STÉPHANE BANCEL: Oh, yes, we are investing in a lot of new technologies going at-- looking at different biology, so different things that the vaccine will target. We're looking at how do we extend the shelf life of a product that we make it storable in the fridge versus a freezer. We're working on technology early in the labs on how do you potentially go outside of using a needle, using other ways to get into the human body.
So we're looking at a lot of technologies. As you know, we are a [INAUDIBLE] player. We have, you know, a very strong scientific team. We have a very strong cash balance. You know, just look at the R&D investment, they increased 70%, 7-0, Q2 this year versus Q2 last year. And so you see that this company is very science-driven and there's a lot of appetite to build a better version of its own product.
ANJALEE KHEMLANI: What about the, in general, focus on other, you know, outbreaks that we're seeing right now. We know that monkeypox is an issue, polio as well. With mRNA being so quick to formula, on one hand, really high efficacy as we saw with COVID. But on the other hand, a concern has been waning immunity pretty quickly. So have you thought about that and how you might either change or adapt as needed to make sure that that's not an issue in the future?
STÉPHANE BANCEL: So [INAUDIBLE] technology to make it better, as I described earlier. But also we should not forget that those viruses evolve very quickly in COVID. And look at flu. When you have flu shot every year, that's a very old technology. That's recombinant. It's a 50-year-old technology. That is not linked to the recombinant technology, it's linked to a virus.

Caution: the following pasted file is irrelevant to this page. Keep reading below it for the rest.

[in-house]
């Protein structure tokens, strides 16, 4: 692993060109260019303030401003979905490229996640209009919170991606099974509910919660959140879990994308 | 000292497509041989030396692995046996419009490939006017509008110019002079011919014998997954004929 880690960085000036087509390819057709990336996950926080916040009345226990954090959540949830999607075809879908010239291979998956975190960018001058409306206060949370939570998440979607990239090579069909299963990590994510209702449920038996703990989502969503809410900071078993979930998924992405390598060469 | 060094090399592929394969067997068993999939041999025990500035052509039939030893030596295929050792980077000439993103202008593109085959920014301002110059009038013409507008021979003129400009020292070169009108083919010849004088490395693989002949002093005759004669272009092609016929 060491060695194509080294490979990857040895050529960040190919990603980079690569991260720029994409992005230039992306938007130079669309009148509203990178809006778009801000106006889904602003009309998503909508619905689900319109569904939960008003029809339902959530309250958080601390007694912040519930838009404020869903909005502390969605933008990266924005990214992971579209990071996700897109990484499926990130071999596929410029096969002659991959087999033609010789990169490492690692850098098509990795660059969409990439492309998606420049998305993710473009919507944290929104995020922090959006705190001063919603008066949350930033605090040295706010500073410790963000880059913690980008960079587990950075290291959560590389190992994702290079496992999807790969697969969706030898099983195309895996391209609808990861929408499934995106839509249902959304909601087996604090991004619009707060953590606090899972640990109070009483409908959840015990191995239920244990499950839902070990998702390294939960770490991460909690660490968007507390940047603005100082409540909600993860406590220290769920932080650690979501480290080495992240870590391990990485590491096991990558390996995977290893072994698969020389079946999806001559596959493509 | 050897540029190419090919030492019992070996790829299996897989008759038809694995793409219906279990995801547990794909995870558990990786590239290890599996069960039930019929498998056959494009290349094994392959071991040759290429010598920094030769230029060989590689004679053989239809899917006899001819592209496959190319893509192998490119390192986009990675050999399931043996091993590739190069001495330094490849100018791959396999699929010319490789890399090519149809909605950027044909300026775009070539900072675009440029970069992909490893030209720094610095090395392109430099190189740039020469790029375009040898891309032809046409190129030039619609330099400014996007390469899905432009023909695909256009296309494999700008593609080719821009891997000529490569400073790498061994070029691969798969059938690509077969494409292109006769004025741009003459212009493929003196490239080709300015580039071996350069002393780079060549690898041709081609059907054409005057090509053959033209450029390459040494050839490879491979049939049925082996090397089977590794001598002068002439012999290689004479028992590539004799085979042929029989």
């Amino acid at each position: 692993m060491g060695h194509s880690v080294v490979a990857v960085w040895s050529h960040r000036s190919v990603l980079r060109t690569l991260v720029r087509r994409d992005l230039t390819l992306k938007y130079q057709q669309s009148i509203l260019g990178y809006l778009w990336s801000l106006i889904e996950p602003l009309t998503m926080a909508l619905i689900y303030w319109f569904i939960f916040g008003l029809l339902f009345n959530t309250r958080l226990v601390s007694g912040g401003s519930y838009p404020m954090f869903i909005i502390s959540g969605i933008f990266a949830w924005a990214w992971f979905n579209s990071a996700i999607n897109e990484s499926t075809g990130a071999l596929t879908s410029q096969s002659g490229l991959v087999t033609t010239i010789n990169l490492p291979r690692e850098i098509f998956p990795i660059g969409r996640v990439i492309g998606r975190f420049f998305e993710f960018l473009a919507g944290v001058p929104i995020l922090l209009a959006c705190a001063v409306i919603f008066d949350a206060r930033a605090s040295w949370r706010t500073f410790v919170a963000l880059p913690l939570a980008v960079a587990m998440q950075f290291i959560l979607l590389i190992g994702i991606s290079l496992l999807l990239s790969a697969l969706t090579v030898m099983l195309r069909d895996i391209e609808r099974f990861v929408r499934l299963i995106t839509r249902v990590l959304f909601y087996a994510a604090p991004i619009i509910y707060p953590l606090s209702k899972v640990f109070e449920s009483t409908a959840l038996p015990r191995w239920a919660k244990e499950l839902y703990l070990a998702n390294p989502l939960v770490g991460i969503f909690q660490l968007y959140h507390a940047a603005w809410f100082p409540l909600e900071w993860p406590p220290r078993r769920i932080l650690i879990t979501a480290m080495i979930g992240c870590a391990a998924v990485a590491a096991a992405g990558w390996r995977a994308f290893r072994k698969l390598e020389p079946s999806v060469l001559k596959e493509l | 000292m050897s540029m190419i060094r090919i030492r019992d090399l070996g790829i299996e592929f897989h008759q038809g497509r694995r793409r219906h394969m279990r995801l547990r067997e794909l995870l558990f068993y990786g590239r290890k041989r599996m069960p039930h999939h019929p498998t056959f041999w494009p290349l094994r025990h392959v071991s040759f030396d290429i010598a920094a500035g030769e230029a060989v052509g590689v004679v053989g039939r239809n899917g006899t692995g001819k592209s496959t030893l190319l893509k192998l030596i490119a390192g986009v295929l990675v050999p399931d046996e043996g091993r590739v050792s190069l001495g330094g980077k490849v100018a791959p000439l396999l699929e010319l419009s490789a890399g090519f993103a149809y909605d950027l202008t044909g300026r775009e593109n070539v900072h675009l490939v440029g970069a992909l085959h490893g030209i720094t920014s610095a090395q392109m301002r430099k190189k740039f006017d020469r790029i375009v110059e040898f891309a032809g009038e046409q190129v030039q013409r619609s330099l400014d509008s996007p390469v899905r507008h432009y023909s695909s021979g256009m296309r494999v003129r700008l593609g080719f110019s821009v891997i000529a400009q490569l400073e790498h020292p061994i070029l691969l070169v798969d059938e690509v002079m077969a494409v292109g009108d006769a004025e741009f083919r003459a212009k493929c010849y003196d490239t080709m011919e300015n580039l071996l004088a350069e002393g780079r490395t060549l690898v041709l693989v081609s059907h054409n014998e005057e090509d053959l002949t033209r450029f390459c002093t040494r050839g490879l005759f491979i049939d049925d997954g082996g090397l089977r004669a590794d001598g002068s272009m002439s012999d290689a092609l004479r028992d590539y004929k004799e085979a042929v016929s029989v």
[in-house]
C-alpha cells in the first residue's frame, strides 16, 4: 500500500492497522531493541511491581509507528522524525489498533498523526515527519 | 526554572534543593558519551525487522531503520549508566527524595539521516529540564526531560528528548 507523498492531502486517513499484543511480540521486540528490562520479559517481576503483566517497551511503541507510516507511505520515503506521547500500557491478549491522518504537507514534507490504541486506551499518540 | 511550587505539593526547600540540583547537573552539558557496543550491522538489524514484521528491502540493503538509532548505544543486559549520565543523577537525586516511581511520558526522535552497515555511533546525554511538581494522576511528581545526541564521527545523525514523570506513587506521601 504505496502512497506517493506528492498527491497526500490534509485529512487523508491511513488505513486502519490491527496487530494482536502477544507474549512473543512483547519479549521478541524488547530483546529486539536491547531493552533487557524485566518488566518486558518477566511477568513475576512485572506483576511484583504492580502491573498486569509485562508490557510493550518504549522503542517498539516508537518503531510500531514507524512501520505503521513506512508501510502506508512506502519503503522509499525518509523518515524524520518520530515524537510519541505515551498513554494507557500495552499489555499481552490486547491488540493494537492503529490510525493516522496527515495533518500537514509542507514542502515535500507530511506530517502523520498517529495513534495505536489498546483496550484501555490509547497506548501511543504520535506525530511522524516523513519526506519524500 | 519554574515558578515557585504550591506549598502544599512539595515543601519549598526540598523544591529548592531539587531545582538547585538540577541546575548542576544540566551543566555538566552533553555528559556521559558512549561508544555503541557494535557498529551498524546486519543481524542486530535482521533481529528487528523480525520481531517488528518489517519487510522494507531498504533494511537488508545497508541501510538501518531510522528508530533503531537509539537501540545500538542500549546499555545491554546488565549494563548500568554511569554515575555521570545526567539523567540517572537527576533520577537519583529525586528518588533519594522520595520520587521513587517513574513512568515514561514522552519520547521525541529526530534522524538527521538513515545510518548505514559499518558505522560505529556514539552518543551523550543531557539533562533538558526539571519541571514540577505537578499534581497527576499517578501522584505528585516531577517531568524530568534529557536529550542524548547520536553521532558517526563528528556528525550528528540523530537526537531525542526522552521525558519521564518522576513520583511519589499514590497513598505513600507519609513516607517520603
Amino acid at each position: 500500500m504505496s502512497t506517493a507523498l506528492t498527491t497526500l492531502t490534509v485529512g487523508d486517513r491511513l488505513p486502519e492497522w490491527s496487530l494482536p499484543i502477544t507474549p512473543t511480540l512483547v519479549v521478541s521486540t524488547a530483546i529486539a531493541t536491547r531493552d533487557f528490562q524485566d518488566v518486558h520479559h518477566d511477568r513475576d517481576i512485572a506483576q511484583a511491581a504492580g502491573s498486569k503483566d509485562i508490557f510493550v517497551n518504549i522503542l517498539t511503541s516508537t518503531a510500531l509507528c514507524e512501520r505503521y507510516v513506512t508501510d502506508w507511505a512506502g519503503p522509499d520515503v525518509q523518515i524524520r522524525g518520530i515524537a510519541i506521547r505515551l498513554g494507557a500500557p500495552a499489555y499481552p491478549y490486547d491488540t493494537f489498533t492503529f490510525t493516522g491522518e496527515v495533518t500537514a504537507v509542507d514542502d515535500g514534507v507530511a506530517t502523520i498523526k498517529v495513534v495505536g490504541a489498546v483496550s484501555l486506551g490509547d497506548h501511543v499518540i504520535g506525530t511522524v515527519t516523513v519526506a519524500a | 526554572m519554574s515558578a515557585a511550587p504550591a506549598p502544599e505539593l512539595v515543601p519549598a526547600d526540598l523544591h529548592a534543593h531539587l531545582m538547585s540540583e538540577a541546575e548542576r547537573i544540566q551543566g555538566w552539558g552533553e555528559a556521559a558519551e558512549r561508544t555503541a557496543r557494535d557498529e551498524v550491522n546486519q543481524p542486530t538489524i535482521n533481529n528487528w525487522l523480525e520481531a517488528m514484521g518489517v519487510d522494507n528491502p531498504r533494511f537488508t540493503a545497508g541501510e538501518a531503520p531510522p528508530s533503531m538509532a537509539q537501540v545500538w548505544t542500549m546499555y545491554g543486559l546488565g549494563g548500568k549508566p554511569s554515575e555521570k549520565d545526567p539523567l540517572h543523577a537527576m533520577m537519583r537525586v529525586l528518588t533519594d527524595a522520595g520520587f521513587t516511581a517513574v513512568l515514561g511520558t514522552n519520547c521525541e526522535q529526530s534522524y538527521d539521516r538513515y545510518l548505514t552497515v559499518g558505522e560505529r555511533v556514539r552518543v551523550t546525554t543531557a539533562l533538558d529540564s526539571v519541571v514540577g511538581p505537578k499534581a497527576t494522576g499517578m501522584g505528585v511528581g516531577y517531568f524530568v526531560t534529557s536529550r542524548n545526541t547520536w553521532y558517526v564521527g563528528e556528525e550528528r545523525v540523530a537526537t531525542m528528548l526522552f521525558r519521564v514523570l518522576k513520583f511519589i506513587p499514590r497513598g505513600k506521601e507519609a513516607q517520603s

So I think it's the same thing with COVID. I do not believe it is linked to the mRNA. I really think it is linked to the virus evolving and basically you have a new variant getting in your body as you get a new infection.
So we are working, indeed, on a lot of those diseases. On monkeypox, we are working on it. We don't have the urgency that we had when COVID happened, because as you know, there's already a vaccine on the market and this is not an airborne virus. So you know, with COVID, like with flu, you always have that risk of getting a pandemic.
I'm not aware of any scientist who believe we can get kind of pandemic, like COVID, with monkeypox. And so we are working on it in preclinical settings to make sure we have a very strong and broad vaccine before we take it into the clinic.
ANJALEE KHEMLANI: So as you can hear, a lot to cover there. But really, it seems like strong outlook for the company, especially looking into Q4 and next year.
AKIKO FUJITA: Specifically on monkeypox, we've now had a number of states-- Illinois, New York, California-- all declare a state of emergency. And yet, those who are looking to get the vaccine, don't have access to it. Why is that pool so limited?
ANJALEE KHEMLANI: Multiple factors. But let's remember that the monkeypox vaccine is not actually a monkeypox vaccine. It's a smallpox vaccine that is being used for monkeypox because it's part of the same family. And we know that smallpox was eradicated back in the 1980s or considered eradicated.
And so even though the US government did technically work on building up a vaccine stash, right? That's why we have the vaccines in the national stockpile. They didn't quite have enough. They didn't quite have-- there are some doses that have expired at this point. So the amount that they even stocked up was limited.
And the number of companies that had been developing them for some time, they known to-- they've been known to have some serious side effects. And so that, over time, they worked on a formulation that could really have less side effects and be effective. And so that's where we are right now with this Bavarian Nordic vaccine.
But looking forward, that's the reason why a company, like Moderna, is looking at the potential. But they're waiting on the regulatory authorities to decide-- on the US to decide whether or not this is, you know, a really serious outbreak. To his point there, there's no urgency in the same way there is for COVID.
AKIKO FUJITA: And can they ramp up in the same way, though?
ANJALEE KHEMLANI: That's what they're saying, that they have the ability to scale.